Has anyone worked with the Lattice Semiconductor ECP2M series of FPGA? Were the parts easy to get? Also, how is the ispLever design software from Lattice?
I've worked exclusively with Xilinx FPGAs and am looking for some feedback about what else is out there. My particular interest developed in the Lattice ECP2M because I need a FPGA/SERDES combo and the price for the ECP2M seems unbelievable compared to their competitor's equivalent FPGAs. So, I'm thinking something must be wrong?
I want to work with the parts but have yet to get the design start with Lattice because of unrelated issues. My personal belief is that they targeted the right mix of features at the right time to hit big holes in the competitions' low-cost portfolios. Given reasonable cost of dedicated high-speed devices out there, I just don't understand why SerDes *should* cost as much as is implied by other FPGA vendors. Another aspect: Lattice is probably hungrier than the big guys to get those design wins to establish themselves as a strong player.
I hope we both get a chance to work with the ECP2Ms.
A couple of weeks ago, one of the local FAE's told me that only the biggest device/package (ECP2M100-F1152) is not available in production. This means that you should be able to get parts quickly.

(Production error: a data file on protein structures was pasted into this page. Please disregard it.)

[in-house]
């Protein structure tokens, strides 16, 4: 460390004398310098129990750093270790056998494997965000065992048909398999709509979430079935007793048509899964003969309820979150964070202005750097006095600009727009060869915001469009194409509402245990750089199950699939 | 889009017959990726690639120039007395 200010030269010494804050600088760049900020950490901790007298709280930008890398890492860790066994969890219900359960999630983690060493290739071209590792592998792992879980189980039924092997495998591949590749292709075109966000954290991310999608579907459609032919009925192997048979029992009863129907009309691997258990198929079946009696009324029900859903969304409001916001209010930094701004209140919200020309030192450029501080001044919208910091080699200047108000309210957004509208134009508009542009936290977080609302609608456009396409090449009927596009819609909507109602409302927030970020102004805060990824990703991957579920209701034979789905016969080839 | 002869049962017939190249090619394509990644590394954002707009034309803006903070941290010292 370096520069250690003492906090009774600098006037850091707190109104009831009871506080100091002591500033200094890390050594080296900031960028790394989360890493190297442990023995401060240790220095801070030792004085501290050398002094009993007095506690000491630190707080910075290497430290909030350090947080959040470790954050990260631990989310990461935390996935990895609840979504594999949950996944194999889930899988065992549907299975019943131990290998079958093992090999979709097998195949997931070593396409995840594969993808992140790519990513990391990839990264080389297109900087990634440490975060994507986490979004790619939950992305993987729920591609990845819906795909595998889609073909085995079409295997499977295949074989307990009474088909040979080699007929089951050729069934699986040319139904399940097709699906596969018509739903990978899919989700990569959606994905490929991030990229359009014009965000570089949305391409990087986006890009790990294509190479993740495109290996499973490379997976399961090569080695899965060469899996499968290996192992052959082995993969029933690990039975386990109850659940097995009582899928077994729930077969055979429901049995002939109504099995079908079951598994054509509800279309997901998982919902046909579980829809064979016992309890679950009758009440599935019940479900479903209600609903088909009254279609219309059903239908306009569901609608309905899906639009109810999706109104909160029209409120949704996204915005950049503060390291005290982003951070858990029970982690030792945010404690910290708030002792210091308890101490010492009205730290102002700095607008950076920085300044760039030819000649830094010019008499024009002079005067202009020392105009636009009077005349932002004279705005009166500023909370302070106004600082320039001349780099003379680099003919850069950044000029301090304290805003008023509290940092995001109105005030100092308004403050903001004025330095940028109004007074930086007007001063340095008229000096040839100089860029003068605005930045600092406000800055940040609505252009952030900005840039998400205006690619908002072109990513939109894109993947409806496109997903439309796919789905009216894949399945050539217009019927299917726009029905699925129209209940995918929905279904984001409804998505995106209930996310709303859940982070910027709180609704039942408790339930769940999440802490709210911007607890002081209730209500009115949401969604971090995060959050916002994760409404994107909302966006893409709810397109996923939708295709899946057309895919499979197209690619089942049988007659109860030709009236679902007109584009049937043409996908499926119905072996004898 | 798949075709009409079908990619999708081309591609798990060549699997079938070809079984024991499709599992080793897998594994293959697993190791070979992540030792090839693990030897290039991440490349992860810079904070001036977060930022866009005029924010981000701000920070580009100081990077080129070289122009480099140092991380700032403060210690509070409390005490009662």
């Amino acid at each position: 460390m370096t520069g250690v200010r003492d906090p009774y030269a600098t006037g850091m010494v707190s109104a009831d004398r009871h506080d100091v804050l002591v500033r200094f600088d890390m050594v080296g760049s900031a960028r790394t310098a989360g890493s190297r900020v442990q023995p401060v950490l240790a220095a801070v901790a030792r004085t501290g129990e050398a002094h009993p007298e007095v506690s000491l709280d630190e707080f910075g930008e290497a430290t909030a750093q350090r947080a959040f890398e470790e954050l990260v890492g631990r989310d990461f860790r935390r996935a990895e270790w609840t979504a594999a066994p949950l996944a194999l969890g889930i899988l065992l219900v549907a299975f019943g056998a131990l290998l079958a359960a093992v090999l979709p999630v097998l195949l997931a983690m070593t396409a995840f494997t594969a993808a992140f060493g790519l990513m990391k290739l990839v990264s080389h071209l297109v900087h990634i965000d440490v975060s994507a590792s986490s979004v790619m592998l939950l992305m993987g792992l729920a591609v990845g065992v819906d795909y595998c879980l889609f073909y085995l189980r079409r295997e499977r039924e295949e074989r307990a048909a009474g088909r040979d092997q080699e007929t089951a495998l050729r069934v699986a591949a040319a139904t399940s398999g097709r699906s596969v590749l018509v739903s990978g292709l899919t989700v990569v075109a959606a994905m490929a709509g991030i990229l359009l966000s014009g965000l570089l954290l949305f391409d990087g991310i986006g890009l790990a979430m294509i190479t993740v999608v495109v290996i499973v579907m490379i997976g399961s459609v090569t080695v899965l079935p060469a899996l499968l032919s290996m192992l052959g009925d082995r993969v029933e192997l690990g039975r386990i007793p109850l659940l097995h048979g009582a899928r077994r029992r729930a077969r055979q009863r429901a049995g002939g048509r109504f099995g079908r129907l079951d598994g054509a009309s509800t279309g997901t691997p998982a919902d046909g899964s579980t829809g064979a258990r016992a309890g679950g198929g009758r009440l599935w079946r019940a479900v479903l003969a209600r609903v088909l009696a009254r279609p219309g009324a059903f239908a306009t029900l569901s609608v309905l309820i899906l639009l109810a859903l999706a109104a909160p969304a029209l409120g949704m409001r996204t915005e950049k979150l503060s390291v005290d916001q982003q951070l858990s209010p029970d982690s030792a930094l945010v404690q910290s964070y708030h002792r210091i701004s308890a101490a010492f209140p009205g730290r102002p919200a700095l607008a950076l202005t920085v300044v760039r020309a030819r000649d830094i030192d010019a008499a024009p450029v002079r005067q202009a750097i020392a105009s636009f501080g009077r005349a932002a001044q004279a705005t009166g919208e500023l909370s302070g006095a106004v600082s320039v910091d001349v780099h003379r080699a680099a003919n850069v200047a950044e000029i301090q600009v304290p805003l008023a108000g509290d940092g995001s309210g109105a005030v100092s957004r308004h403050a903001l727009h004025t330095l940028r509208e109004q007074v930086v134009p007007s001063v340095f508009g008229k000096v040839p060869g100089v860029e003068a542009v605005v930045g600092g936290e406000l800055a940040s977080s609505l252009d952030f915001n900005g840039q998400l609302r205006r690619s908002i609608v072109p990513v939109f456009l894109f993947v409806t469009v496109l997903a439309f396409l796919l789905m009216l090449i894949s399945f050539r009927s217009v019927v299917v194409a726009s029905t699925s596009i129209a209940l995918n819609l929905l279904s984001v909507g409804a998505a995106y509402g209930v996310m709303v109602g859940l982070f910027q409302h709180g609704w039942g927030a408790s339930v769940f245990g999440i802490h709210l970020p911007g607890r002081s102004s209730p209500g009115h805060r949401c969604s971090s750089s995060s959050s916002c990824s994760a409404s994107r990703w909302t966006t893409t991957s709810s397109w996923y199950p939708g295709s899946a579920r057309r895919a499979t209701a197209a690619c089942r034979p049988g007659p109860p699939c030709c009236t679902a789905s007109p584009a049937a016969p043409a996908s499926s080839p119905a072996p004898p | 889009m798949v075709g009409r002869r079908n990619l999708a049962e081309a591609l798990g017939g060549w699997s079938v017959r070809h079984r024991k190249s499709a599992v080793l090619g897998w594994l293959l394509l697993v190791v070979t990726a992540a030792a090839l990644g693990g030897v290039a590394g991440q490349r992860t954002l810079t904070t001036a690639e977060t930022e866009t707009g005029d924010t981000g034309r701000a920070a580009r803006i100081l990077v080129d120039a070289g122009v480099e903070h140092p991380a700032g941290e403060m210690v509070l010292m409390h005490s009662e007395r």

I have personally worked with ECP2M20-F256 on a video board (HD/SD-SDI) and I haven't encountered big issues. I got it to work in some 2 weeks time. And yes you are right, the price of the ECP2M family vs. competitor's equivalent IS incredible. The price was cut by two.
It's this kind of approach that made me drop X and start using Lattice.
I find that the Lattice approach is much more upfront - its all on the web and the distribution is used for box shifting (which is about all they are capable of (on a good day)).
My heart sinks when a semi company says 'contact the disti of FAE' - in the case of small users like me and the big distributors like X and A use it means 'prepare to plumb new depths of ignorance and/or bad service'
For a while X had only one distributor in the UK and that was truly awful. There are 2 now but my limited contact with the new one has not been strong on surpise and delight.
How about Altera's Aria GX? The 60K LE device is $262.50 from Arrow, about the same as the 70K device from Lattice. The SERDES in the Lattice device looks better (and there are more of them), but Altera's synthesis tools are better. The free web edition software supports this device.